Binary Dinosaurs Computer Museum
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Atari 400
Along with it's bigger sister the 800, this machine was part of Atari's foray into the 8-bit home computer market after the success of the VCS. Released in 1979, the 400 is essentially a cut-down 800 - not exactly 'half' an 800 because it's possible to build up the 400 to be just as powerful. The only real difference between the 2 is less expansion, no composite video out and a membrane keyboard.
The 400 was also aimed more at kids with its funky styling (never copied by anyone else, fact fans) and spill-proof membrane keyboard that's just as fiddly to use as the Sinclair ZX80/81. At least you got audible feedback with this one! Safety features like a power switch under the cartridge flap ensured kids and grown-up kids didn't fry the machine's internals by trying to insert or remove a cart with the power on :)
I/O was restricted since the original 16K of RAM didn't have enough space to allow disk commands, so the 400 was released with its own tape deck - the 410. Later on when 3rd party upgrading got pretty snazzy it was possible to have 64K of RAM (same as the 800) and use a floppy drive. Other upgrades were add-on sound/video outputs and at least one 'real' keyboard that you can see here. Nice to type on too.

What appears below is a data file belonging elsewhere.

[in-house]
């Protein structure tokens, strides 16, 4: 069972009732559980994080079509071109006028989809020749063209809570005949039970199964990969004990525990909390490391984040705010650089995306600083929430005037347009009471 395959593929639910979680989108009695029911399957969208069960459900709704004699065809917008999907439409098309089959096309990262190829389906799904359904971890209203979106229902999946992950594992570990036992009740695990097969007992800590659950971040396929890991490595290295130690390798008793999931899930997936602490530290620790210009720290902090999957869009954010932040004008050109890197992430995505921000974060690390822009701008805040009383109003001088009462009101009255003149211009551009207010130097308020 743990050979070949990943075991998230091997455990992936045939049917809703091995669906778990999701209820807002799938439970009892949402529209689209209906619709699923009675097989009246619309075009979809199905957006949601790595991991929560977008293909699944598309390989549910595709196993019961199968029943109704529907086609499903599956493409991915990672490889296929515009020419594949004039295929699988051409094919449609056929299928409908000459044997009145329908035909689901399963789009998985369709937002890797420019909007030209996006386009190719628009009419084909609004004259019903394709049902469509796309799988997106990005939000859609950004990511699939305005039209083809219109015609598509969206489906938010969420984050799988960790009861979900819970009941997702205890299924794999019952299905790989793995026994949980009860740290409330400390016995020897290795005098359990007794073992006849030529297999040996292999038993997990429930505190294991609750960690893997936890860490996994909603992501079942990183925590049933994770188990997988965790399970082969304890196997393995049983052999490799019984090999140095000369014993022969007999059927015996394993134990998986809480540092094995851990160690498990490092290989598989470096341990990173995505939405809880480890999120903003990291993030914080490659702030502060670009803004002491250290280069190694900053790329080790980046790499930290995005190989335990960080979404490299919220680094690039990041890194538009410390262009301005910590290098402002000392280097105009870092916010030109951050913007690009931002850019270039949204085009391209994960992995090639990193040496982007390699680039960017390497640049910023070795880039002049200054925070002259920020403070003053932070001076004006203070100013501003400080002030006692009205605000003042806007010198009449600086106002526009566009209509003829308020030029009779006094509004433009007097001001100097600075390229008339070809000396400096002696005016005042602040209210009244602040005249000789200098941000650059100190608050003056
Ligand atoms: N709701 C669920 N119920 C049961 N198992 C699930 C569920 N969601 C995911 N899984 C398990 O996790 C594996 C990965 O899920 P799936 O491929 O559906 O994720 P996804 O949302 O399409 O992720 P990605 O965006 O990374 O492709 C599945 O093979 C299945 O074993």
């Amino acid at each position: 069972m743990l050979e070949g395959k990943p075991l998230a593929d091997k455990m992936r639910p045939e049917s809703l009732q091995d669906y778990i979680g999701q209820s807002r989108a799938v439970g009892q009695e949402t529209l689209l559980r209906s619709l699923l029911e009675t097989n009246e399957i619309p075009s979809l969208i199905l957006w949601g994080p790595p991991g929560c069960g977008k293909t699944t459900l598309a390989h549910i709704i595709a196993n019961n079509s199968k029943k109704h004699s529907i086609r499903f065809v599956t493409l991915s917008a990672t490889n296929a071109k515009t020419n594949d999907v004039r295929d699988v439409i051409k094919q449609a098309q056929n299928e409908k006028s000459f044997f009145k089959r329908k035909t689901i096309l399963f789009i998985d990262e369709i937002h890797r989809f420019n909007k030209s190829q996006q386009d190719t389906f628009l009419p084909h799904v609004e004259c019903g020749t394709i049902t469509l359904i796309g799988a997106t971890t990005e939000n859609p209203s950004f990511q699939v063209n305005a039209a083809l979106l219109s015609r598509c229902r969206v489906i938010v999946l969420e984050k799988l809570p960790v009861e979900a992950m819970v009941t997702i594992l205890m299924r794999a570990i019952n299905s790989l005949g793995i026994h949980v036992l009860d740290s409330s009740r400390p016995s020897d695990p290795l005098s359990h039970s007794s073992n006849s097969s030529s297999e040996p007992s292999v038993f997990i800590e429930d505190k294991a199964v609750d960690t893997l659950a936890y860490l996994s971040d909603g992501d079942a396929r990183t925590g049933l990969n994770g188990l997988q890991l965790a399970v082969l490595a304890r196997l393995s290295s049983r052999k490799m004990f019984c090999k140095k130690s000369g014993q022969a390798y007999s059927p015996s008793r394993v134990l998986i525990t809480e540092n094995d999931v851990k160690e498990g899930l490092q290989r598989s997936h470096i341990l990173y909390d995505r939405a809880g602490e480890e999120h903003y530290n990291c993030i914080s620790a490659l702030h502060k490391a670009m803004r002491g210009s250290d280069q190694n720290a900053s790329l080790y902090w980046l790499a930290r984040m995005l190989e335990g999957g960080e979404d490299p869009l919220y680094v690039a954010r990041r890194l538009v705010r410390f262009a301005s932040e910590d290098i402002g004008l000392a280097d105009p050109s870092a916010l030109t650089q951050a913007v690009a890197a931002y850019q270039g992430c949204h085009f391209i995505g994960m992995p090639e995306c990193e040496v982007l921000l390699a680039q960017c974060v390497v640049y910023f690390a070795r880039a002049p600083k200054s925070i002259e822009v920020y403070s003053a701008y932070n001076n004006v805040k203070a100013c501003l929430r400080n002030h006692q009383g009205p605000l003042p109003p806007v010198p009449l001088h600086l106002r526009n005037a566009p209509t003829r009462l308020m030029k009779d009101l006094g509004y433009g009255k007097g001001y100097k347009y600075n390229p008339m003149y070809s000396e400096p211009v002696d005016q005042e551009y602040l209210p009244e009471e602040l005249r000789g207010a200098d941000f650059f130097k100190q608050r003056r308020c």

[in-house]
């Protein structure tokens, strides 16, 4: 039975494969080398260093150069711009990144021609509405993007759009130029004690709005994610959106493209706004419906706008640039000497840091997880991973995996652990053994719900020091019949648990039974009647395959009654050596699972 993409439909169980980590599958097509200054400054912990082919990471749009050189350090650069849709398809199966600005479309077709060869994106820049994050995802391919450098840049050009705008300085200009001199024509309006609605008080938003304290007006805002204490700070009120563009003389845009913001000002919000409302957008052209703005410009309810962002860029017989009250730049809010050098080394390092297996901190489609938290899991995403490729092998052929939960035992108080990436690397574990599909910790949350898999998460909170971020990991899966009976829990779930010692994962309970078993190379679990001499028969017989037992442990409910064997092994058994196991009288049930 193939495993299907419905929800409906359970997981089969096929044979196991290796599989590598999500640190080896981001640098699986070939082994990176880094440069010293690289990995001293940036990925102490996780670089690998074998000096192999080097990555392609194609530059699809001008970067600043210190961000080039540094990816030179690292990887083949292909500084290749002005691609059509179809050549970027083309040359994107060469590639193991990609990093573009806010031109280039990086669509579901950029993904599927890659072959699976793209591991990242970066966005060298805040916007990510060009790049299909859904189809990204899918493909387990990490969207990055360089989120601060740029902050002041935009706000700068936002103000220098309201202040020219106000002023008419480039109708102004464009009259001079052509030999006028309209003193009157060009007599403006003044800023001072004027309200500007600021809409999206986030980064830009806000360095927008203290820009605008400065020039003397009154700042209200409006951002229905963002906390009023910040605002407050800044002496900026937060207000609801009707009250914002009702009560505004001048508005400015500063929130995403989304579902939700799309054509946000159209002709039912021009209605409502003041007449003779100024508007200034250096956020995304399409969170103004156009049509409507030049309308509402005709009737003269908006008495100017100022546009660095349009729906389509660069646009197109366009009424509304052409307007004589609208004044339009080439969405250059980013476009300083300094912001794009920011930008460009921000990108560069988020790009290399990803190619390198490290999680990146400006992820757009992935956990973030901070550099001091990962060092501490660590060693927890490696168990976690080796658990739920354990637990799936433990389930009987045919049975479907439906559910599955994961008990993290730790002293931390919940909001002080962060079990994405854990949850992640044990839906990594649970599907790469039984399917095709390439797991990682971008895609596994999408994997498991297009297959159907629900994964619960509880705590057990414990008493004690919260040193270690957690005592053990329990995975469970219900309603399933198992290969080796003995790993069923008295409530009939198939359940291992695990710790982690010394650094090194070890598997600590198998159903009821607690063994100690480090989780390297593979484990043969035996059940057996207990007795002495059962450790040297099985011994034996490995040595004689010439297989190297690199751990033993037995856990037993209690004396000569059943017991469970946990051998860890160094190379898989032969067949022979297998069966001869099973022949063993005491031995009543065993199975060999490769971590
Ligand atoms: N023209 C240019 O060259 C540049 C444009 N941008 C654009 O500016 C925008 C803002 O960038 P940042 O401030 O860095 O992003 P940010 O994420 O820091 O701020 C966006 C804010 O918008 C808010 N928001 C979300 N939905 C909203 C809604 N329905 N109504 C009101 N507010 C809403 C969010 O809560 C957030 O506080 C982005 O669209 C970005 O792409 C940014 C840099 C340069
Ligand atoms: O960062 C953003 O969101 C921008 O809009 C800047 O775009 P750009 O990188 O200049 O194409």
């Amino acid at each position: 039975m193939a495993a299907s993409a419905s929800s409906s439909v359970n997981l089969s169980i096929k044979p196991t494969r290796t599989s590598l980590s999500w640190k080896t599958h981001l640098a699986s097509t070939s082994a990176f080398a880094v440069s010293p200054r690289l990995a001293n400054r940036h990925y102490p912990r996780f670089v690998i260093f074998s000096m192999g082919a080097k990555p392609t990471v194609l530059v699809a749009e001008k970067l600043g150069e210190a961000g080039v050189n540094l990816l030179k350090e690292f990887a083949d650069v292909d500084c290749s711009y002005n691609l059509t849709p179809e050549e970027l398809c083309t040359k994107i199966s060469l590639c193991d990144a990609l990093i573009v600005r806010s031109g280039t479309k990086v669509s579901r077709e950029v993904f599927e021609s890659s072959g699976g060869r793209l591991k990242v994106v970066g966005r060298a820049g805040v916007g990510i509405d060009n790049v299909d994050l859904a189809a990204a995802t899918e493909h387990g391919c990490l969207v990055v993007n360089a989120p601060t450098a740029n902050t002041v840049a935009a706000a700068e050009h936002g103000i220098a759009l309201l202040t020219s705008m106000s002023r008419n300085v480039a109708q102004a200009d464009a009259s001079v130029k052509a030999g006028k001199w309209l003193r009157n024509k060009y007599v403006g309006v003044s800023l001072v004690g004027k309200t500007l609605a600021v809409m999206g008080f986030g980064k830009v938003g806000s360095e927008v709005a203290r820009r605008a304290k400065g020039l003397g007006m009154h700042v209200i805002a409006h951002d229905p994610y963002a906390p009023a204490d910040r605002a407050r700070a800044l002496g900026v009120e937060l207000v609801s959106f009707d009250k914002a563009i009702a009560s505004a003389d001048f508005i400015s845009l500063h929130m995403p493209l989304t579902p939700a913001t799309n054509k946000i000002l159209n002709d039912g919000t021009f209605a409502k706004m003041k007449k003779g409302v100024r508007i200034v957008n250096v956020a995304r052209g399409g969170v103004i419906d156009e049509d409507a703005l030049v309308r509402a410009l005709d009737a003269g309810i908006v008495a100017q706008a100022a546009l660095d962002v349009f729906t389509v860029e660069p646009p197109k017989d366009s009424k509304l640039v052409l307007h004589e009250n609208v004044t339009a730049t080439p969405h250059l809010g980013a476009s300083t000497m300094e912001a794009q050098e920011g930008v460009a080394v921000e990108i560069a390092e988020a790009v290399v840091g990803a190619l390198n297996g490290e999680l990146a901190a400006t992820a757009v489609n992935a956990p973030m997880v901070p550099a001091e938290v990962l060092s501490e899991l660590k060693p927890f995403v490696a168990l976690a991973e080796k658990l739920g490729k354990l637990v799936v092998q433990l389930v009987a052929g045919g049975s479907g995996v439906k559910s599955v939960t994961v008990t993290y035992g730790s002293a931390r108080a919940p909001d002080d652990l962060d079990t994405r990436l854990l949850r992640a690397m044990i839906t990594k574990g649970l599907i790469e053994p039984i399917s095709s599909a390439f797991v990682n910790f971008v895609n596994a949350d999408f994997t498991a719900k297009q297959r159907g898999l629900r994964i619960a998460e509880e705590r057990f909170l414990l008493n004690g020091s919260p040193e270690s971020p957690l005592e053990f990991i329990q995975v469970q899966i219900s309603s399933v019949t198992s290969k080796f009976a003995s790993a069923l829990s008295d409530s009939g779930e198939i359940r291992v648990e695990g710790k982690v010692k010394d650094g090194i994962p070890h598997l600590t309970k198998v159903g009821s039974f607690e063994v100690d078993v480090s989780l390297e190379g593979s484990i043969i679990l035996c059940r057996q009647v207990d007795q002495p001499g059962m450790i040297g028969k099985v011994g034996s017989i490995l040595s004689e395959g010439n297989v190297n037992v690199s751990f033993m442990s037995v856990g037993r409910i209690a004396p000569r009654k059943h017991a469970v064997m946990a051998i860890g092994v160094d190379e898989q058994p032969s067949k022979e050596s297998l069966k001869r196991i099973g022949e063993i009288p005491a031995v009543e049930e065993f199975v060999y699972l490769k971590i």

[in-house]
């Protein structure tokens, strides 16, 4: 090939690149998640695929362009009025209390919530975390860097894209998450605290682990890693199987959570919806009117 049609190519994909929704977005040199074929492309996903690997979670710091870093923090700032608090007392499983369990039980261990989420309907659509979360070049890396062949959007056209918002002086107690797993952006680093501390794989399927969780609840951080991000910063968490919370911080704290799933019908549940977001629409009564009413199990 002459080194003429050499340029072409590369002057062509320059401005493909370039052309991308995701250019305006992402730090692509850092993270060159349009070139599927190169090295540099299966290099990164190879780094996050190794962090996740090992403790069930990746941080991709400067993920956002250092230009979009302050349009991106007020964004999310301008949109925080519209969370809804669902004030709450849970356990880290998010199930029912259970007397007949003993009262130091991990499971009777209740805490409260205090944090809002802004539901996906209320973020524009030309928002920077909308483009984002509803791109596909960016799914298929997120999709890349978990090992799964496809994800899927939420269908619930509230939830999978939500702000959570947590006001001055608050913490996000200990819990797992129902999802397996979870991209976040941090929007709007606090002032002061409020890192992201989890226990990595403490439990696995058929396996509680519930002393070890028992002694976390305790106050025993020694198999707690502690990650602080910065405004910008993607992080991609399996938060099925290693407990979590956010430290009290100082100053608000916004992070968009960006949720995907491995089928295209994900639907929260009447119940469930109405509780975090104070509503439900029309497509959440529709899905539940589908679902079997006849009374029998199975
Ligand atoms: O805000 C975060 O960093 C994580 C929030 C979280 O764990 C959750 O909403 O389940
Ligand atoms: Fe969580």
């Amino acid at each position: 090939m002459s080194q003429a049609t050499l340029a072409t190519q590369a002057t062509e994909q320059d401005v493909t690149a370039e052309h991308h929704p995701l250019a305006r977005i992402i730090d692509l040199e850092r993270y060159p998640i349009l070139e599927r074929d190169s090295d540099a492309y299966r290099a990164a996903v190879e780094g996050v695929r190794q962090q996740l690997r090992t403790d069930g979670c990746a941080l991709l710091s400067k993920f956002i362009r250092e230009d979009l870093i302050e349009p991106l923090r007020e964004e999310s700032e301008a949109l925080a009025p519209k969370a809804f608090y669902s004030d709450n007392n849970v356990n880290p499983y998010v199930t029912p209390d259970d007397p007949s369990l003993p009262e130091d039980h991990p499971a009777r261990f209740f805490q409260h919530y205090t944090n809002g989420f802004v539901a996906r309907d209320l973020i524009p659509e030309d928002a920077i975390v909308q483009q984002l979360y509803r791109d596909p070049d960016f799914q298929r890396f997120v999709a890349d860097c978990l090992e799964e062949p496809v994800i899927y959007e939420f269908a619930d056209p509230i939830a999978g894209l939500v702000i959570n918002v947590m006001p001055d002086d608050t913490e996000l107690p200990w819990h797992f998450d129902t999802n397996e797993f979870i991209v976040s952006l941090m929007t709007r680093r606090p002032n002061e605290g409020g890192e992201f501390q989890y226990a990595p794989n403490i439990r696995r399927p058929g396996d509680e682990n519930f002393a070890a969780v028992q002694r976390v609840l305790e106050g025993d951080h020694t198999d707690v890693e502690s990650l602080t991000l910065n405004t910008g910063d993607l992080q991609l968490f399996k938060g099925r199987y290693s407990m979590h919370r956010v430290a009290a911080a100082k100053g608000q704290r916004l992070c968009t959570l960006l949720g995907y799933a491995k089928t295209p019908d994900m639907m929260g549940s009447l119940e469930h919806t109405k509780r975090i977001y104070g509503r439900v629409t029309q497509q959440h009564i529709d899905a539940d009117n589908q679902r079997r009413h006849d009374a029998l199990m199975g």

Despite being 6502 based like a lot of the other machines that were being developed (Acorn Atom, Apple II etc), the 400 used separate co-processors to take some of the load off the CPU. ANTIC and CTIA (later GTIA) did the screen and player objects, POKEY did the sound, keyboard and serial I/O. If all this is sounding familiar bear in mind one of the designers of (I think) ANTIC was Jay Miner, who went on to design some of the custom chippery in the Amiga 1000
Another useful feature was that 90% of the machine was not country specific - the CPU, ANTIC and CTIA/GTIA were mounted on a separate board (as was RAM), so to change countries you just changed the daughterboard - it's the one in the pix with the 3 warranty stickers on. Different power supply too, natch.
Pictures, 'real keyboard' machine

All images and text © Adrian Graham 1999-2018 unless otherwise noted using words. Also on